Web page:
Here’s a simple shot of Point Iroquois, a northern Michigan lighthouse that sits on the south shore of Lake Superior. This shot was taken under the clear azure skies of deepest summer and a polarizer was used to enhance the colors.
It took me over an hour to take this photo. As I stood there, camera on tripod, many a tourist passed by and took a shot, and at least three tripod bearing photographers set up, shot, and left. My wife toured the museum and gift shop inside the building, went up to the tower and peered at the Great Lakes freighters through the telescope up there, and ultimately wandered down towards the beach as I stood in place. I must of seemed awfully slow, but in fact I was standing under the still clear azure sky of deepest summer, and that dang flag was hanging limp like a washrag draped on the top of mop handle. But the wind always comes on even the stillest days (and it always pauses, even on the windiest) – and so after an hour’s plus wait, a desultory breeze wafted across the lighthouse grounds, and I was able to snap a shot with flag looking as a flag should. It’s not like capturing the decisive moment or anything like that. Rather, in this case it’s about craft. Its about paying attention to a detail, and investing the time and effort to get that detail right. Technical details – shot with a Pentax *ist-D, SMC FA 20-30mm lens, polarizer and tripod.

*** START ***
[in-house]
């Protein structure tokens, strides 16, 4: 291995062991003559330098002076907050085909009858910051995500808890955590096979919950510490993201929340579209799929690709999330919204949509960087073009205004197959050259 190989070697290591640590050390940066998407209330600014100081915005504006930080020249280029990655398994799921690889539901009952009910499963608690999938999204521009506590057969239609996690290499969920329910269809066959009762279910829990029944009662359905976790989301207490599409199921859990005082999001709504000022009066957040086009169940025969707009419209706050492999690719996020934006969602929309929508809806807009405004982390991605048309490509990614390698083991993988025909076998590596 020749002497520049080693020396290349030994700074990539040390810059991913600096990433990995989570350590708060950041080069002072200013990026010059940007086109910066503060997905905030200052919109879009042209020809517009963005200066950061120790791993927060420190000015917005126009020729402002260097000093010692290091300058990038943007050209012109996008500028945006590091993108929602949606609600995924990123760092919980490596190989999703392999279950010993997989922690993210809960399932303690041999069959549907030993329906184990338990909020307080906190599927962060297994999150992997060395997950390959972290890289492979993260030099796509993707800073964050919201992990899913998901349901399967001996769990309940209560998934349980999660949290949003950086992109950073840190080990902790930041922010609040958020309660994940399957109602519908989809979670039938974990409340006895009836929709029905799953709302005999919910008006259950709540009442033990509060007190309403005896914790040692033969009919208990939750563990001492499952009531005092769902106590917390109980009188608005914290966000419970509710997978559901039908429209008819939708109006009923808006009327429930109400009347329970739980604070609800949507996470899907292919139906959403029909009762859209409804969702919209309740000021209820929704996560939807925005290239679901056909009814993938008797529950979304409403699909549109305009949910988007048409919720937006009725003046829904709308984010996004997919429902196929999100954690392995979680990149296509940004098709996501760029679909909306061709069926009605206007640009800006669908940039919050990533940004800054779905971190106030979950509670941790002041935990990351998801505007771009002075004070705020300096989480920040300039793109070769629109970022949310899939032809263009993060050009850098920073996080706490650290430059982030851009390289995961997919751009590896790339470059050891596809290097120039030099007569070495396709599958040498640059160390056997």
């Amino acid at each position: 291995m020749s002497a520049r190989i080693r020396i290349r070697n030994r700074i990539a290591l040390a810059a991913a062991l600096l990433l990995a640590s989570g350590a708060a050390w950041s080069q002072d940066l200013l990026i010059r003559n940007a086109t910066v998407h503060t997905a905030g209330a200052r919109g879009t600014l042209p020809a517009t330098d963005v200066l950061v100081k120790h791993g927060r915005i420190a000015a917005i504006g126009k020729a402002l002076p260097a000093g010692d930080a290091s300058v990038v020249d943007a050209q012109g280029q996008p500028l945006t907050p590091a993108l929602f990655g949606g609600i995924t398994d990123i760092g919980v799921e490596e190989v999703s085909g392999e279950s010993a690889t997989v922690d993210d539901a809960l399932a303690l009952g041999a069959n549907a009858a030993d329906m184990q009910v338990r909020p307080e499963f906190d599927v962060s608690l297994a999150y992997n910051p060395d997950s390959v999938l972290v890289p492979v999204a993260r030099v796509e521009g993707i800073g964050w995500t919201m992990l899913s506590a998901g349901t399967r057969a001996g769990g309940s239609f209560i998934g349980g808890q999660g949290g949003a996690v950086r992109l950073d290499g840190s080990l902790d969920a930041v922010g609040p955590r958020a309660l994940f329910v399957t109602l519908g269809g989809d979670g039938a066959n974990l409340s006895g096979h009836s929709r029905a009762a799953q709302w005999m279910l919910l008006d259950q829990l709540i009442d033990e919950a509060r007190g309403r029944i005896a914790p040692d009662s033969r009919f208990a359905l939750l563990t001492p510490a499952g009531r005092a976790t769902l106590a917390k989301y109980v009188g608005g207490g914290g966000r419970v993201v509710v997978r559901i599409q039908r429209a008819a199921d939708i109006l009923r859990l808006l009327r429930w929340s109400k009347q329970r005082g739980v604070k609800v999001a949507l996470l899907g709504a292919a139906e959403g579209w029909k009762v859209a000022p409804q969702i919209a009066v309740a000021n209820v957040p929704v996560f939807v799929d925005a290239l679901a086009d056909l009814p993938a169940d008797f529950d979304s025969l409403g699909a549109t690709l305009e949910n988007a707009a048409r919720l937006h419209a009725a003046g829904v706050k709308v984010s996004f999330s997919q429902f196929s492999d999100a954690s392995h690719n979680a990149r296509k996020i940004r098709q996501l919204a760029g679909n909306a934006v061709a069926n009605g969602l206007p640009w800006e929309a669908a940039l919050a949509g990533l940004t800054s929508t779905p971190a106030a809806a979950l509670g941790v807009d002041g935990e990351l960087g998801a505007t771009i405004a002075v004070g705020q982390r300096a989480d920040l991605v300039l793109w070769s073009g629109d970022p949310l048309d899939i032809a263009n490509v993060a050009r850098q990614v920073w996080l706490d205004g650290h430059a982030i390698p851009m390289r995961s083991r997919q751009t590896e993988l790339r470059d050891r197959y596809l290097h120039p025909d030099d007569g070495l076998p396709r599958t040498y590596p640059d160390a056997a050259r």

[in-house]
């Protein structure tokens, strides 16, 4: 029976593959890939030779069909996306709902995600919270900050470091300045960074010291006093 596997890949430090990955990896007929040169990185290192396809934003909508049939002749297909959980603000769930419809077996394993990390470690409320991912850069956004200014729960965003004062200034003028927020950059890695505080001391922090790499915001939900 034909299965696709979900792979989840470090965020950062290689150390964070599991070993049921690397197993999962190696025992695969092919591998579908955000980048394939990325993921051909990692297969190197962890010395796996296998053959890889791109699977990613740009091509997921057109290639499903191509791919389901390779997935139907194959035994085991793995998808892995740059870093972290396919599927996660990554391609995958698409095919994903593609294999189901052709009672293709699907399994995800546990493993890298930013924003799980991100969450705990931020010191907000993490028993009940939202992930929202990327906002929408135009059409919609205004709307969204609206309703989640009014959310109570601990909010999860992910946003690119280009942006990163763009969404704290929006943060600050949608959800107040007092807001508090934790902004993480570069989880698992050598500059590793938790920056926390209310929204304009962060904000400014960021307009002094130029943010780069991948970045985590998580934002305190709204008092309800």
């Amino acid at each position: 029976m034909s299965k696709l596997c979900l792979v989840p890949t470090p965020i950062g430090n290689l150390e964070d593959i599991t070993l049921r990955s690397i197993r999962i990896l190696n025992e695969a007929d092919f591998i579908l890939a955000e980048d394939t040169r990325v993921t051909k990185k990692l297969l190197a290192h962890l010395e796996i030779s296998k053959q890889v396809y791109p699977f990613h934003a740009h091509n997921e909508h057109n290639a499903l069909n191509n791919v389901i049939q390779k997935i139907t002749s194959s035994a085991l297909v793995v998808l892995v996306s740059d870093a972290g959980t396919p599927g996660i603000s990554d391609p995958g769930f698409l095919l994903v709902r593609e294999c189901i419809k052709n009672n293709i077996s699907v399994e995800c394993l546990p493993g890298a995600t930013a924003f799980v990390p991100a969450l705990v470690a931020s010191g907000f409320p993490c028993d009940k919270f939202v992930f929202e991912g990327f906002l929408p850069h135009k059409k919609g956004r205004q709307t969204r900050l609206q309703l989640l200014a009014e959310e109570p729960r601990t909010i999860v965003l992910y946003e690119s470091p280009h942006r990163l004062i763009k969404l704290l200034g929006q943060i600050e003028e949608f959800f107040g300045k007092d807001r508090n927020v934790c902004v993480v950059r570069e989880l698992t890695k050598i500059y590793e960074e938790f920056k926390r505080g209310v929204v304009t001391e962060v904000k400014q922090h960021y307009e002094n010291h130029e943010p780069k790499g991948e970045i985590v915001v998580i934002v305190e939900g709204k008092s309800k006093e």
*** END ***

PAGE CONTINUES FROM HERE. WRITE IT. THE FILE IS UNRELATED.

Comment from: [Member]
I can definitely appreciate your efforts @ the lighthouse, as they remind me of my own on just about any given visit to the zoo. Most memorably, I remember it taking about 4 or 5 hours a day, 3 days in a row, in order to get a gorilla shot I was happy with. “Just standing there” can certainly seem compulsive from the outside looking in, but I like your phrasing better ("it’s about the craft"). Lord knows how many hours I’ve spent in front of any given exhibit; waiting for the lion to roll over, or growl, or yawn, etc (anything besides sit there). The funny part with animals is that a lot of times it simply won’t happen… which is why I guess you’ve gotta love your subject. Otherwise going home “empty handed” can certainly try your patience.
And speaking of patience. I think the true winner of this award goes to your wife for her understanding of your craft. I’m impressed that she toured the site alone while her insane husband stood in one place. Don’t take that for granted (!), as many (married) photographers would envy such an understanding companion just as much as they would your talent! (well, at least I do). Sorry for the long post, and as always thanks for the insight.
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